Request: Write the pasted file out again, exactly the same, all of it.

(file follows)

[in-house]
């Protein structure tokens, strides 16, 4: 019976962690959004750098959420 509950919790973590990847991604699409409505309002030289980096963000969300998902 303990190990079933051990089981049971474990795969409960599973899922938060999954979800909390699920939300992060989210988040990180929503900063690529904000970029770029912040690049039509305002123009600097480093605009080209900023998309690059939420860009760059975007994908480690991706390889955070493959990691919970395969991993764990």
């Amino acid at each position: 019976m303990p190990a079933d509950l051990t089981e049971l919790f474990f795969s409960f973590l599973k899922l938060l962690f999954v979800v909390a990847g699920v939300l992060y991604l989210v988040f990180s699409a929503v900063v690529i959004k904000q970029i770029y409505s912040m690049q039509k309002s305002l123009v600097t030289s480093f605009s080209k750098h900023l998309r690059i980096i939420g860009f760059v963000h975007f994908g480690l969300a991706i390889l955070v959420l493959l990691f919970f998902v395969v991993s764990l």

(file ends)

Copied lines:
[in-house]
């Protein structure tokens, strides 16, 4: 019976962690959004750098959420 509950919790973590990847991604699409409505309002030289980096963000969300998902 303990190990079933051990089981049971474990795969409960599973899922938060999954979800909390699920939300992060989210988040990180929503900063690529904000970029770029912040690049039509305002123009600097480093605009080209900023998309690059939420860009760059975007994908480690991706390889955070493959990691919970395969991993764990």
């Amino acid at each position: 019976m303990p190990a079933d509950l051990t089981e049971l919790f474990f795969s409960f973590l599973k899922l938060l962690f999954v979800v909390a990847g699920v939300l992060y991604l989210v988040f990180s699409a929503v900063v690529i959004k904000q970029i770029y409505s912040m690049q039509k309002s305002l123009v600097t030289s480093f605009s080209k750098h900023l998309r690059i980096i939420g860009f760059v963000h975007f994908g480690l969300a991706i390889l955070v959420l493959l990691f919970f998902v395969v991993s764990l």